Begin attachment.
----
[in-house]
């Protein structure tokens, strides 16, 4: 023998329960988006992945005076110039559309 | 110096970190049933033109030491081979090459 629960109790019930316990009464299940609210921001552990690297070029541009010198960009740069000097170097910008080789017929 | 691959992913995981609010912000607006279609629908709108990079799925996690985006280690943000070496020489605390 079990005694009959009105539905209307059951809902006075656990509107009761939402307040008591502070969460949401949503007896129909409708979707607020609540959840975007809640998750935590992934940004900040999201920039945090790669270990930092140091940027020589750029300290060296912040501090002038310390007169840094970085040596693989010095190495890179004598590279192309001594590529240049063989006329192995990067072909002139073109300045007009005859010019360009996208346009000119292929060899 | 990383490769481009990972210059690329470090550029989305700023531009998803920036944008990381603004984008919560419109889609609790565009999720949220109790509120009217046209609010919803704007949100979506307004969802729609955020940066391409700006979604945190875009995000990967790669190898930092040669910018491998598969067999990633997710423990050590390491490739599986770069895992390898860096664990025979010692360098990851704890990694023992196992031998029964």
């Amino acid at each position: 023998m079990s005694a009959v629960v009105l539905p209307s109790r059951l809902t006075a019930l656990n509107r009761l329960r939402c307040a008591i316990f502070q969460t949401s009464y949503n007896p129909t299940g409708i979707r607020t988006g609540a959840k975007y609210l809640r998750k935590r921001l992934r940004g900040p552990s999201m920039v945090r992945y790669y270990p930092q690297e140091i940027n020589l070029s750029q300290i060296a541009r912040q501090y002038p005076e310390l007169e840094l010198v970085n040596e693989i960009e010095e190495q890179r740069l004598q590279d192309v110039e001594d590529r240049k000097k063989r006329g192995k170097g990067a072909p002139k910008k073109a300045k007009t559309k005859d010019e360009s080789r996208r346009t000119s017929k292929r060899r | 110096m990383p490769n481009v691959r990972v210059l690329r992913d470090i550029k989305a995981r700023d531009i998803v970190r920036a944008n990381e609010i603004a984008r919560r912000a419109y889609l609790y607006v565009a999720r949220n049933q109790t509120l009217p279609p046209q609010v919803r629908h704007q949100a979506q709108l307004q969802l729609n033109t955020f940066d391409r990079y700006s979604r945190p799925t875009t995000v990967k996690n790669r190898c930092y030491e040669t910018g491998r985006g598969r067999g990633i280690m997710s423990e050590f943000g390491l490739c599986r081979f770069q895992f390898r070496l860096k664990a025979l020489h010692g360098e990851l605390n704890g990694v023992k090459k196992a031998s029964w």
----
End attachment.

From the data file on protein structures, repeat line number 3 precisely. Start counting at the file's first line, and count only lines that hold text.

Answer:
């Amino acid at each position: 023998m079990s005694a009959v629960v009105l539905p209307s109790r059951l809902t006075a019930l656990n509107r009761l329960r939402c307040a008591i316990f502070q969460t949401s009464y949503n007896p129909t299940g409708i979707r607020t988006g609540a959840k975007y609210l809640r998750k935590r921001l992934r940004g900040p552990s999201m920039v945090r992945y790669y270990p930092q690297e140091i940027n020589l070029s750029q300290i060296a541009r912040q501090y002038p005076e310390l007169e840094l010198v970085n040596e693989i960009e010095e190495q890179r740069l004598q590279d192309v110039e001594d590529r240049k000097k063989r006329g192995k170097g990067a072909p002139k910008k073109a300045k007009t559309k005859d010019e360009s080789r996208r346009t000119s017929k292929r060899r | 110096m990383p490769n481009v691959r990972v210059l690329r992913d470090i550029k989305a995981r700023d531009i998803v970190r920036a944008n990381e609010i603004a984008r919560r912000a419109y889609l609790y607006v565009a999720r949220n049933q109790t509120l009217p279609p046209q609010v919803r629908h704007q949100a979506q709108l307004q969802l729609n033109t955020f940066d391409r990079y700006s979604r945190p799925t875009t995000v990967k996690n790669r190898c930092y030491e040669t910018g491998r985006g598969r067999g990633i280690m997710s423990e050590f943000g390491l490739c599986r081979f770069q895992f390898r070496l860096k664990a025979l020489h010692g360098e990851l605390n704890g990694v023992k090459k196992a031998s029964w």